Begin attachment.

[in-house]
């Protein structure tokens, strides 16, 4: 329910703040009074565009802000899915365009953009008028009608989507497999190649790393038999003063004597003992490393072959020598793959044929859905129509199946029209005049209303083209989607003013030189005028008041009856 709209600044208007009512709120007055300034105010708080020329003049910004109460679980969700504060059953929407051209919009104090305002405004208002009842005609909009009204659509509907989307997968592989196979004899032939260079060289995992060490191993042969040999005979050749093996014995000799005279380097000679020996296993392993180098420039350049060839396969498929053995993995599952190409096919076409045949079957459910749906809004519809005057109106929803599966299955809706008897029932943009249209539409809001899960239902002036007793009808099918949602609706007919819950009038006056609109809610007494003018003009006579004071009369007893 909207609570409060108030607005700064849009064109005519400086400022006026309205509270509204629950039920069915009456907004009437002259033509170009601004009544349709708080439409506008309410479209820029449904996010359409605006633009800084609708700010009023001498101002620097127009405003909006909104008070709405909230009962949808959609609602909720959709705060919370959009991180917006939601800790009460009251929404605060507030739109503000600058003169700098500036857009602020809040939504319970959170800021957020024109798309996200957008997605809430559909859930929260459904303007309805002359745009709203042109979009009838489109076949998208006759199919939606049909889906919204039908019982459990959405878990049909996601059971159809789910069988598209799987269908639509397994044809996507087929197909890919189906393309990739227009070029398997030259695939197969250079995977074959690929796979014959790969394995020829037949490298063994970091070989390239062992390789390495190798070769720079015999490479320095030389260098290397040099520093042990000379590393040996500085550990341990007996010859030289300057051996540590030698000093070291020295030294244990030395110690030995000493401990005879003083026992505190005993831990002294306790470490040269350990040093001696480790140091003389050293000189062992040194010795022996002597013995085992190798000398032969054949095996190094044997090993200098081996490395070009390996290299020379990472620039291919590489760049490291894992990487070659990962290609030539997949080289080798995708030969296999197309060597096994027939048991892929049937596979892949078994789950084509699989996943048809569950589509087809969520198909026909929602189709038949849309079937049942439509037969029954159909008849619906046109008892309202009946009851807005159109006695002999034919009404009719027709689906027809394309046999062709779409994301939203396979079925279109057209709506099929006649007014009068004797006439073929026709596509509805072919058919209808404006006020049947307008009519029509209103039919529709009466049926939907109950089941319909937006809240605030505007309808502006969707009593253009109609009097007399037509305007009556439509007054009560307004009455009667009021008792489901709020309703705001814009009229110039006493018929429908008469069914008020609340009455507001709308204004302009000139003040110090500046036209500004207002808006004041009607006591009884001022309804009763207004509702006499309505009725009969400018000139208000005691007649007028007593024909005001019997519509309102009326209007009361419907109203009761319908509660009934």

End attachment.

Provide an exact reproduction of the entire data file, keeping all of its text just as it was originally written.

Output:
[in-house]
């Protein structure tokens, strides 16, 4: 329910703040009074565009802000899915365009953009008028009608989507497999190649790393038999003063004597003992490393072959020598793959044929859905129509199946029209005049209303083209989607003013030189005028008041009856 709209600044208007009512709120007055300034105010708080020329003049910004109460679980969700504060059953929407051209919009104090305002405004208002009842005609909009009204659509509907989307997968592989196979004899032939260079060289995992060490191993042969040999005979050749093996014995000799005279380097000679020996296993392993180098420039350049060839396969498929053995993995599952190409096919076409045949079957459910749906809004519809005057109106929803599966299955809706008897029932943009249209539409809001899960239902002036007793009808099918949602609706007919819950009038006056609109809610007494003018003009006579004071009369007893 909207609570409060108030607005700064849009064109005519400086400022006026309205509270509204629950039920069915009456907004009437002259033509170009601004009544349709708080439409506008309410479209820029449904996010359409605006633009800084609708700010009023001498101002620097127009405003909006909104008070709405909230009962949808959609609602909720959709705060919370959009991180917006939601800790009460009251929404605060507030739109503000600058003169700098500036857009602020809040939504319970959170800021957020024109798309996200957008997605809430559909859930929260459904303007309805002359745009709203042109979009009838489109076949998208006759199919939606049909889906919204039908019982459990959405878990049909996601059971159809789910069988598209799987269908639509397994044809996507087929197909890919189906393309990739227009070029398997030259695939197969250079995977074959690929796979014959790969394995020829037949490298063994970091070989390239062992390789390495190798070769720079015999490479320095030389260098290397040099520093042990000379590393040996500085550990341990007996010859030289300057051996540590030698000093070291020295030294244990030395110690030995000493401990005879003083026992505190005993831990002294306790470490040269350990040093001696480790140091003389050293000189062992040194010795022996002597013995085992190798000398032969054949095996190094044997090993200098081996490395070009390996290299020379990472620039291919590489760049490291894992990487070659990962290609030539997949080289080798995708030969296999197309060597096994027939048991892929049937596979892949078994789950084509699989996943048809569950589509087809969520198909026909929602189709038949849309079937049942439509037969029954159909008849619906046109008892309202009946009851807005159109006695002999034919009404009719027709689906027809394309046999062709779409994301939203396979079925279109057209709506099929006649007014009068004797006439073929026709596509509805072919058919209808404006006020049947307008009519029509209103039919529709009466049926939907109950089941319909937006809240605030505007309808502006969707009593253009109609009097007399037509305007009556439509007054009560307004009455009667009021008792489901709020309703705001814009009229110039006493018929429908008469069914008020609340009455507001709308204004302009000139003040110090500046036209500004207002808006004041009607006591009884001022309804009763207004509702006499309505009725009969400018000139208000005691007649007028007593024909005001019997519509309102009326209007009361419907109203009761319908509660009934």